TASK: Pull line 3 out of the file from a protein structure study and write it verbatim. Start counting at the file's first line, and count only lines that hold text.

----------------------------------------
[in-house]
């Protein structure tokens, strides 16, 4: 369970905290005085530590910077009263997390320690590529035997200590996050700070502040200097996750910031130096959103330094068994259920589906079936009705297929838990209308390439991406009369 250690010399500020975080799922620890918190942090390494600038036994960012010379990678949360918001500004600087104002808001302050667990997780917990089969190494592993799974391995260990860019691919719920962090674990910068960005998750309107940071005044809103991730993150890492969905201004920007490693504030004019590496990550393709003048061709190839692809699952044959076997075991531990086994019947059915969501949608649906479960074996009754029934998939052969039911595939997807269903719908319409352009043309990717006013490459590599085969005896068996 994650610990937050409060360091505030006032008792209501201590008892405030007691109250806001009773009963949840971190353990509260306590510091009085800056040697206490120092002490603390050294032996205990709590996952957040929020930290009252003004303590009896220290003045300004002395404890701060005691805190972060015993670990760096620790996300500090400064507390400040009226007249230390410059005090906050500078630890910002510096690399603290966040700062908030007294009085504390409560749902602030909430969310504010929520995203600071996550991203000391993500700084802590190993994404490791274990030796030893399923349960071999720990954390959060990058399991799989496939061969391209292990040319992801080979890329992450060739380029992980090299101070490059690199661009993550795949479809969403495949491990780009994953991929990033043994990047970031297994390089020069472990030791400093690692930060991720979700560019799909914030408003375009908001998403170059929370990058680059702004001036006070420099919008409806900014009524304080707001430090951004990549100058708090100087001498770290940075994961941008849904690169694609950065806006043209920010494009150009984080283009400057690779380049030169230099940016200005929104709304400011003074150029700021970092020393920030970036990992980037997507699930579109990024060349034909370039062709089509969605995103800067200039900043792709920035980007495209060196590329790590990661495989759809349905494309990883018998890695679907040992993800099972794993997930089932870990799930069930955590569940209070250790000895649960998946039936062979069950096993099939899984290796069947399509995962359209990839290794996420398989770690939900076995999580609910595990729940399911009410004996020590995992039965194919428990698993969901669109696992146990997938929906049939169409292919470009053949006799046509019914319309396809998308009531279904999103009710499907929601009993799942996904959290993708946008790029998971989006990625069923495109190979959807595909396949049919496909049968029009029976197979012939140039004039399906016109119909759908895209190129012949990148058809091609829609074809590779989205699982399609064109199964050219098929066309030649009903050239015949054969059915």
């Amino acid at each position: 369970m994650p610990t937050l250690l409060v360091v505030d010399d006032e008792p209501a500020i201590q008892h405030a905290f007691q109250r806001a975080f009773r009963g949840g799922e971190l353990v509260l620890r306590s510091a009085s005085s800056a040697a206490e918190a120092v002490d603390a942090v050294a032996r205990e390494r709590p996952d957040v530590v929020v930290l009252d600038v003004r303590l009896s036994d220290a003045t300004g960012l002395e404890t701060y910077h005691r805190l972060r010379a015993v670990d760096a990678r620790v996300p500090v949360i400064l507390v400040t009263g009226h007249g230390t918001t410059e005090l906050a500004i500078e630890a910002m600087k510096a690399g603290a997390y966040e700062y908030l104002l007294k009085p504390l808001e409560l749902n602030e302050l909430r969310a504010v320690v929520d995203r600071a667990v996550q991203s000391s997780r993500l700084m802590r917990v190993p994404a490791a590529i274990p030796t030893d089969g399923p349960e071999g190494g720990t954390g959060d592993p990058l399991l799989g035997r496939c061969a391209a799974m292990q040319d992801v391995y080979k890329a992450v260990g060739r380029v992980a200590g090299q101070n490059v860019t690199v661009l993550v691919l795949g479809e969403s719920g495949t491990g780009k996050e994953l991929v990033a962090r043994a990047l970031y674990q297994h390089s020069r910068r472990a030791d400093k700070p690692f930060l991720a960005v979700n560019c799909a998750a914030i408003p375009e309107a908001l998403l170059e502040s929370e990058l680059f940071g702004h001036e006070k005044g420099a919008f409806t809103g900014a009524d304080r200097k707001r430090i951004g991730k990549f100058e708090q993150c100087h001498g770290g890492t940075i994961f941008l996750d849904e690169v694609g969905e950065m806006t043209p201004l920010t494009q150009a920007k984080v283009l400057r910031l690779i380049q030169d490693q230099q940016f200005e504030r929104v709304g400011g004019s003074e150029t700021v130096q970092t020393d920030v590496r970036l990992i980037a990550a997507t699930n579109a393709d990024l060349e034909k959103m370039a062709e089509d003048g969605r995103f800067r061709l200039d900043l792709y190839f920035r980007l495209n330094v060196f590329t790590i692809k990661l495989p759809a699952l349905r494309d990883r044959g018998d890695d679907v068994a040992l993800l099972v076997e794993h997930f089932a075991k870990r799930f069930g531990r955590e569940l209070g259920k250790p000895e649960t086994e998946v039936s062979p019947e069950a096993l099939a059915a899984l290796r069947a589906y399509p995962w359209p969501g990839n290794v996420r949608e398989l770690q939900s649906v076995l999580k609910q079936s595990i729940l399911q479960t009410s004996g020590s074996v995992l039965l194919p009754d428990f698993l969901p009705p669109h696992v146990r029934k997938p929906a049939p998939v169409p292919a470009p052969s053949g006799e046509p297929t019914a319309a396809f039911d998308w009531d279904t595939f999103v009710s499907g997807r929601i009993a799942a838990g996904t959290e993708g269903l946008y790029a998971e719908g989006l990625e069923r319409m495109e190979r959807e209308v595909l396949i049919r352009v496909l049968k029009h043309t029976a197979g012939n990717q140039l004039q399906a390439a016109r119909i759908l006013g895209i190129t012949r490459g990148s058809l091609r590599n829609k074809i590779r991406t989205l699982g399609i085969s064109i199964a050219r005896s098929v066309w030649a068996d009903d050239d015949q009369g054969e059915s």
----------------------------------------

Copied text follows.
């Amino acid at each position: 369970m994650p610990t937050l250690l409060v360091v505030d010399d006032e008792p209501a500020i201590q008892h405030a905290f007691q109250r806001a975080f009773r009963g949840g799922e971190l353990v509260l620890r306590s510091a009085s005085s800056a040697a206490e918190a120092v002490d603390a942090v050294a032996r205990e390494r709590p996952d957040v530590v929020v930290l009252d600038v003004r303590l009896s036994d220290a003045t300004g960012l002395e404890t701060y910077h005691r805190l972060r010379a015993v670990d760096a990678r620790v996300p500090v949360i400064l507390v400040t009263g009226h007249g230390t918001t410059e005090l906050a500004i500078e630890a910002m600087k510096a690399g603290a997390y966040e700062y908030l104002l007294k009085p504390l808001e409560l749902n602030e302050l909430r969310a504010v320690v929520d995203r600071a667990v996550q991203s000391s997780r993500l700084m802590r917990v190993p994404a490791a590529i274990p030796t030893d089969g399923p349960e071999g190494g720990t954390g959060d592993p990058l399991l799989g035997r496939c061969a391209a799974m292990q040319d992801v391995y080979k890329a992450v260990g060739r380029v992980a200590g090299q101070n490059v860019t690199v661009l993550v691919l795949g479809e969403s719920g495949t491990g780009k996050e994953l991929v990033a962090r043994a990047l970031y674990q297994h390089s020069r910068r472990a030791d400093k700070p690692f930060l991720a960005v979700n560019c799909a998750a914030i408003p375009e309107a908001l998403l170059e502040s929370e990058l680059f940071g702004h001036e006070k005044g420099a919008f409806t809103g900014a009524d304080r200097k707001r430090i951004g991730k990549f100058e708090q993150c100087h001498g770290g890492t940075i994961f941008l996750d849904e690169v694609g969905e950065m806006t043209p201004l920010t494009q150009a920007k984080v283009l400057r910031l690779i380049q030169d490693q230099q940016f200005e504030r929104v709304g400011g004019s003074e150029t700021v130096q970092t020393d920030v590496r970036l990992i980037a990550a997507t699930n579109a393709d990024l060349e034909k959103m370039a062709e089509d003048g969605r995103f800067r061709l200039d900043l792709y190839f920035r980007l495209n330094v060196f590329t790590i692809k990661l495989p759809a699952l349905r494309d990883r044959g018998d890695d679907v068994a040992l993800l099972v076997e794993h997930f089932a075991k870990r799930f069930g531990r955590e569940l209070g259920k250790p000895e649960t086994e998946v039936s062979p019947e069950a096993l099939a059915a899984l290796r069947a589906y399509p995962w359209p969501g990839n290794v996420r949608e398989l770690q939900s649906v076995l999580k609910q079936s595990i729940l399911q479960t009410s004996g020590s074996v995992l039965l194919p009754d428990f698993l969901p009705p669109h696992v146990r029934k997938p929906a049939p998939v169409p292919a470009p052969s053949g006799e046509p297929t019914a319309a396809f039911d998308w009531d279904t595939f999103v009710s499907g997807r929601i009993a799942a838990g996904t959290e993708g269903l946008y790029a998971e719908g989006l990625e069923r319409m495109e190979r959807e209308v595909l396949i049919r352009v496909l049968k029009h043309t029976a197979g012939n990717q140039l004039q399906a390439a016109r119909i759908l006013g895209i190129t012949r490459g990148s058809l091609r590599n829609k074809i590779r991406t989205l699982g399609i085969s064109i199964a050219r005896s098929v066309w030649a068996d009903d050239d015949q009369g054969e059915s």